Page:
The Securities and Exchange Commission (SEC) today announced charges against two individuals and two businesses accused of conducting a fraudulent initial coin offering (ICO). According to the SEC complaint, one of the defendants, convicted felon Boaz Manor, used a disguise and alias to conceal his identity.
According to the SEC’s complaint, between August 2017 and September 2018, the defendants marketed and sold digital asset securities in a purported effort to develop technologies for hedge funds and other investors in digital assets. As alleged, Manor, a resident of Toronto, Canada, darkened his hair, grew a beard, and used aliases to hide his identity and conceal the fact that he had served a year in prison after pleading guilty to criminal charges arising from the collapse of a large Canadian hedge fund.
The complaint alleges that Manor presented his business partner and co-defendant Edith Pardo as the owner of CG Blockchain Inc and BCT Inc SEZC, the two businesses named in the complaint. Meanwhile, he represented himself as an employee, using the alias “Shaun MacDonald.” The defendants reportedly defrauded investors of more than $30 million in a scheme that involved false claims. Both Manor and Pardo have been charged with violations of securities laws.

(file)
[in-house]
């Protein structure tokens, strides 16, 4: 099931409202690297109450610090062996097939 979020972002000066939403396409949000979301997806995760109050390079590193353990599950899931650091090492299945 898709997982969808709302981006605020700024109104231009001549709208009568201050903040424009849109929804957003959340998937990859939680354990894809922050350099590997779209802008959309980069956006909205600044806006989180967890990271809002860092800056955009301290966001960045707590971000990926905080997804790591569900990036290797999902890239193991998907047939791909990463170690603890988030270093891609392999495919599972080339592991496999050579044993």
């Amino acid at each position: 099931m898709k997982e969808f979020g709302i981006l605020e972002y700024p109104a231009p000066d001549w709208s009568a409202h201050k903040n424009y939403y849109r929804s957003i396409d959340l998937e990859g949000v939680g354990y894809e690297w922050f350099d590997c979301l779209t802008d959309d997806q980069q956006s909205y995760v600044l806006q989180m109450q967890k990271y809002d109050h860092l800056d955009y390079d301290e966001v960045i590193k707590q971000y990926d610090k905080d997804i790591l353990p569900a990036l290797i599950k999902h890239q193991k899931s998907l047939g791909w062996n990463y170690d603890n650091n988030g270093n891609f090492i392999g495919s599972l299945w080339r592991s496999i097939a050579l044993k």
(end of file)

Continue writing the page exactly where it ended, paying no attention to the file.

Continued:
The SEC is seeking the return of all ill-gotten gains, interest and penalties, and injunctive relief – including an order that would prevent either defendant from engaging in future securities offerings and barring them from serving as board directors or officers in other public companies.
SEC Market Abuse Unit Chief Joseph G. Sansone noted that the case is an example of why investors should always take time to learn about the people behind any investment opportunity:
“Learning about the identity and background of the individual or individuals behind a venture is one of the first things we tell investors to do before trusting anyone with their money. As alleged in our complaint, Manor’s brazen scheme to conceal his identity and criminal history deprived investors of essential information and allowed the defendants to take over $30 million from investors’ pockets.”